Businesses, banks closed in Ivory Coast cocoa hub Daloa - residents

Businesses, banks closed in Ivory Coast cocoa hub Daloa - residents

Cocoa businesses, banks and government buildings in Ivory Coast's western cocoa hub, Daloa, were shut on Monday, residents said, amid gunfire linked to a four-day nationwide army mutiny.

"I've been hearing the sound of Kalashnikovs and a heavier weapon". Last month, the government revised its 2017 budget facing lower income from cocoa, its main export crop, limiting its ability to pay soldiers.

A soldier with the convoy, contacted by Reuters, said it was stopping only for a short time before continuing to Bouake.

When about 8,400 of the 22,000-strong armed forces first mutinied in January the government paid them a bonus worth about £6,500 each.

Major cities across Ivory Coast awoke to the clatter of gunfire Monday. "It's calmed a bit but we're still hearing gunfire", said one Bouaké resident.

Border posts closed, snarling road traffic to Mali, Burkina Faso and Niger, while the west African nation's second biggest city, Bouake, was under the control of mutinous soldiers.

Sporadic gunfire was heard overnight in Bouake as well as at military camps in the commercial capital Abidjan.

Shots were also heard from Gallieni camp in the city centre.

Mutinous soldiers shot three people on Saturday and cut off access to the second largest city, Bouake, as a revolt escalated over demands for bonus payments.

Ivory Coast's defense minister, Alain-Richard Donwahi, said on state-run television late Monday that an agreement with the solders had been reached.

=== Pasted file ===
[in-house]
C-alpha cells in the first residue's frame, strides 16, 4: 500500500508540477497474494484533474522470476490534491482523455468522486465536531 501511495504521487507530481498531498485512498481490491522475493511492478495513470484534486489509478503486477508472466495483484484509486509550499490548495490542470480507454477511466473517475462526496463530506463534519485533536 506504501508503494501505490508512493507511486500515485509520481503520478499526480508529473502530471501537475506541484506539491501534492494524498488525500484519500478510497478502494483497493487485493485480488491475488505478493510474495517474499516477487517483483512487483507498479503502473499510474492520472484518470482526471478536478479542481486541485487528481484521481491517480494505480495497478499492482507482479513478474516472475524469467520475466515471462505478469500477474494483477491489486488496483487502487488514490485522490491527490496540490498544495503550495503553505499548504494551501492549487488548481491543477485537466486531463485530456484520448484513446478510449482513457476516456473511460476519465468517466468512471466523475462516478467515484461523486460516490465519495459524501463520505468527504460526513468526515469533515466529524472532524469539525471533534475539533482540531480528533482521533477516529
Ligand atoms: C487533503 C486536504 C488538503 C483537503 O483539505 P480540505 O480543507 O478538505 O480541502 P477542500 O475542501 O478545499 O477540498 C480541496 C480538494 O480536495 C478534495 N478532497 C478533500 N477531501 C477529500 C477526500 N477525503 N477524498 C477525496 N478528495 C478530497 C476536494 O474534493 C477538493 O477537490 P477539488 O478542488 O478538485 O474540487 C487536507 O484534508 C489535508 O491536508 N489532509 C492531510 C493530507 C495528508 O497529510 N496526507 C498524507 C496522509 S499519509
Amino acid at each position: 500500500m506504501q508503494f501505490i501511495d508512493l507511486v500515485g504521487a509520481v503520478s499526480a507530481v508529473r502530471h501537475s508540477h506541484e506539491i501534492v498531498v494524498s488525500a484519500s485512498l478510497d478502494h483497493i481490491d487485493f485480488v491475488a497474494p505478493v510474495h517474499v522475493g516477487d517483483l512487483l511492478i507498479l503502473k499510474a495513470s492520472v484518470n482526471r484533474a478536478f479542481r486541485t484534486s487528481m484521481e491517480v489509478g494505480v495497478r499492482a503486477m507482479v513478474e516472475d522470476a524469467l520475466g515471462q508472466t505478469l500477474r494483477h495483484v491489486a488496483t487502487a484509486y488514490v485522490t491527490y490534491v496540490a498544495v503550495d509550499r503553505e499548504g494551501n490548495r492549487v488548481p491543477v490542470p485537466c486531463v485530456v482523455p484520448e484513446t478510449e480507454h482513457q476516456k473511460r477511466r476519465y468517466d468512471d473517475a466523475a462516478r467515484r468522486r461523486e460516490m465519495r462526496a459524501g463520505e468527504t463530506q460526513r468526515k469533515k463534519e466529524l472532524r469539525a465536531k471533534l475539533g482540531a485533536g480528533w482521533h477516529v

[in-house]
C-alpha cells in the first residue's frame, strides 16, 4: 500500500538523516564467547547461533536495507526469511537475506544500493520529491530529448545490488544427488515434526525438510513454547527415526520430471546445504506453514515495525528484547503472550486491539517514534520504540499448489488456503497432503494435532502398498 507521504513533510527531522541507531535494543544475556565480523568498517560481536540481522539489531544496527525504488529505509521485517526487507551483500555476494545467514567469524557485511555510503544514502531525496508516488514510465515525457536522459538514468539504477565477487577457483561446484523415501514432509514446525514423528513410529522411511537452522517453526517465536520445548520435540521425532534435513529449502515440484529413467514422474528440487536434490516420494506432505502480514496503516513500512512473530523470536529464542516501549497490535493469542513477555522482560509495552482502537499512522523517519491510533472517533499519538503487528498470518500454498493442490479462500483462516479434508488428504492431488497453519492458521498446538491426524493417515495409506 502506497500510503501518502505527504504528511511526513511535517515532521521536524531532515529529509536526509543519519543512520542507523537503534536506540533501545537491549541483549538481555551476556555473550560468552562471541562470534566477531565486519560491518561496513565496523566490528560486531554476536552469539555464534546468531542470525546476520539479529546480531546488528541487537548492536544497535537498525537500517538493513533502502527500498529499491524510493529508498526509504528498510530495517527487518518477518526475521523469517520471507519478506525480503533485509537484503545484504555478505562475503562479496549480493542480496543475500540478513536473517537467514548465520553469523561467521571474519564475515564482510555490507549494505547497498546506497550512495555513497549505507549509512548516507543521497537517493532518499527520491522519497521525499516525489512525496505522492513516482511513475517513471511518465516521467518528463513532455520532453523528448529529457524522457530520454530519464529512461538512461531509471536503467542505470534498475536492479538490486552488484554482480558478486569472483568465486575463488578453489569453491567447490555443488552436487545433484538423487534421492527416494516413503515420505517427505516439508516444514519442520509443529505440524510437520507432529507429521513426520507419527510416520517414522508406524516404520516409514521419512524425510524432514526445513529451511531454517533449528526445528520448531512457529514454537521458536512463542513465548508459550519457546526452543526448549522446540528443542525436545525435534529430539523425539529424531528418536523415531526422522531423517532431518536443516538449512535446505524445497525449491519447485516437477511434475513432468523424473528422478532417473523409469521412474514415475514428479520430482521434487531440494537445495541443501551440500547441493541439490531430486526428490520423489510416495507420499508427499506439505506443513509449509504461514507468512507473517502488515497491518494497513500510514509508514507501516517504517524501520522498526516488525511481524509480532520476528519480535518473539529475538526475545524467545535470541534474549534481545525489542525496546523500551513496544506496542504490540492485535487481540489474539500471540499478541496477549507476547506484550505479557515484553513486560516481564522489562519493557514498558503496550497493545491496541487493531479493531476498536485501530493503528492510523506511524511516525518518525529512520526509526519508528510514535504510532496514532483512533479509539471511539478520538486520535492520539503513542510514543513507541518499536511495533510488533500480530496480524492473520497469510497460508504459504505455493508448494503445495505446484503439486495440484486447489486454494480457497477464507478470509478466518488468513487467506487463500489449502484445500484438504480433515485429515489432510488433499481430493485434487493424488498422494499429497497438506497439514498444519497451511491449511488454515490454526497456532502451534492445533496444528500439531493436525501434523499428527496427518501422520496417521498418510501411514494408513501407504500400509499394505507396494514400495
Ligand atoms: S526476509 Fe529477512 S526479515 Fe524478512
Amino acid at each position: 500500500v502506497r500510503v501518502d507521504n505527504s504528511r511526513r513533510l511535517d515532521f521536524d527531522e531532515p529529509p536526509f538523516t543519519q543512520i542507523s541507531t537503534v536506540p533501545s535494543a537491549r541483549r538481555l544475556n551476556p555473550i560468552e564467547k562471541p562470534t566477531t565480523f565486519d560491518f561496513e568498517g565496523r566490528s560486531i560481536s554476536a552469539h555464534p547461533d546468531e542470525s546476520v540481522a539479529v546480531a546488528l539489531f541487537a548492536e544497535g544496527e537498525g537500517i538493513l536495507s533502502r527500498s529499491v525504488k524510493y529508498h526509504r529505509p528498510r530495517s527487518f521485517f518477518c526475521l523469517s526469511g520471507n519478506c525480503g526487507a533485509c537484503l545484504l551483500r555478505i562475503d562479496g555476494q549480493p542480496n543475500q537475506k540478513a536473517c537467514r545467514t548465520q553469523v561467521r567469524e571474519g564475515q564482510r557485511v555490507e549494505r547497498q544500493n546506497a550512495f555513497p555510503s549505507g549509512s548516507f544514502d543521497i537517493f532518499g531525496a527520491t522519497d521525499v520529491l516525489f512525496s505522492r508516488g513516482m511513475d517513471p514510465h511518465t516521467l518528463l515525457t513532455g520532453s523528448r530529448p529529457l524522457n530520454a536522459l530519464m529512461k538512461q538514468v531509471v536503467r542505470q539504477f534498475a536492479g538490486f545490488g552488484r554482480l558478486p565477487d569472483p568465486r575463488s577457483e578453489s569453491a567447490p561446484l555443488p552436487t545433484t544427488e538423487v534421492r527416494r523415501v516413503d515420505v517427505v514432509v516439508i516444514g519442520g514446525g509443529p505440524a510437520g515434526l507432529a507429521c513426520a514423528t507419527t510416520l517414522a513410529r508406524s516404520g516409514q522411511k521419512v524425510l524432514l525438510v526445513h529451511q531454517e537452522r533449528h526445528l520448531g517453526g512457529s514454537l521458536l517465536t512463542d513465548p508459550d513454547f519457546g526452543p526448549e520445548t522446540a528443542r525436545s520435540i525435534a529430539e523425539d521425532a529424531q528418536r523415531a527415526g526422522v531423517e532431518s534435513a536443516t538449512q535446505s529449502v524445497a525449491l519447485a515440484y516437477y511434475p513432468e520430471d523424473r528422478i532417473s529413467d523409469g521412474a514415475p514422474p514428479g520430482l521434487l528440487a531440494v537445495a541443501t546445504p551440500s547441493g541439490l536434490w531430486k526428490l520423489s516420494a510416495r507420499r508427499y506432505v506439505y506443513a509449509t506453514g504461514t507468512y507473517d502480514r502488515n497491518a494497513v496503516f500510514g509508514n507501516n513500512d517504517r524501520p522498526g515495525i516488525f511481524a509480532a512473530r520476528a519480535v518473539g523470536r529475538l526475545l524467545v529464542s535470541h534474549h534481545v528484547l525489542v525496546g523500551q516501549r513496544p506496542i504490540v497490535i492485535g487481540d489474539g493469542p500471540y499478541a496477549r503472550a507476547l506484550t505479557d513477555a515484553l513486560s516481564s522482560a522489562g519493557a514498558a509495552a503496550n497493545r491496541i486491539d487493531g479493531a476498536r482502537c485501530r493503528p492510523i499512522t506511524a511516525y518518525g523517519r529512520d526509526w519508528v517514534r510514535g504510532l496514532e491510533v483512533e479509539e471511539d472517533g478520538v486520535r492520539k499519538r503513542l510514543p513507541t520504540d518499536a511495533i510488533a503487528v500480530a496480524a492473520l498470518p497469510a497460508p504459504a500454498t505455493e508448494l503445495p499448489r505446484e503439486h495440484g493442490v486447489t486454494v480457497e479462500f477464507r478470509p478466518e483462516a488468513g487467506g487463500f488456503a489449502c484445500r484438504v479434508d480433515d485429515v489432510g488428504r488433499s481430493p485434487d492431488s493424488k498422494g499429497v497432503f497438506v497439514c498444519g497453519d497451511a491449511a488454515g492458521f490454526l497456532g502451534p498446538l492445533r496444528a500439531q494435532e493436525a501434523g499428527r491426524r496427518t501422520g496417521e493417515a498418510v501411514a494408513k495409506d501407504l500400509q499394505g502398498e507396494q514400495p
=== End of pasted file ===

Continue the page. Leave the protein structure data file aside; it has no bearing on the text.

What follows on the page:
The unrest shows the enduring vulnerability of the world's biggest cocoa producer since it emerged from a decade-long conflict that ended in 2011 when Alassane Ouattara, 75, came to power. One man, a demobilized former rebel fighter, died on Sunday.

But in a surprise televised announcement Thursday, a spokesman for the soldiers apologized and declared they would be dropping their demands for the rest of their payment.

The issue triggered a wave of mutinies that has exposed the lack of unity in a military assembled from former rebel and loyalist combatants.

The mutineers, a lot of them former rebel fighters who fought to bring President Alassane Ouattara to power, had sealed off Bouake and used gunfire to break up protests against the revolt, which began when a spokesman for the group dropped demands for extra pay promised by the government during negotiations to end a previous mutiny in January. "But we want 7 million to be paid in one payment and immediately", Sergeant Seydou Kone, one of the spokesmen, told Reuters.

The mutineers said they would not surrender.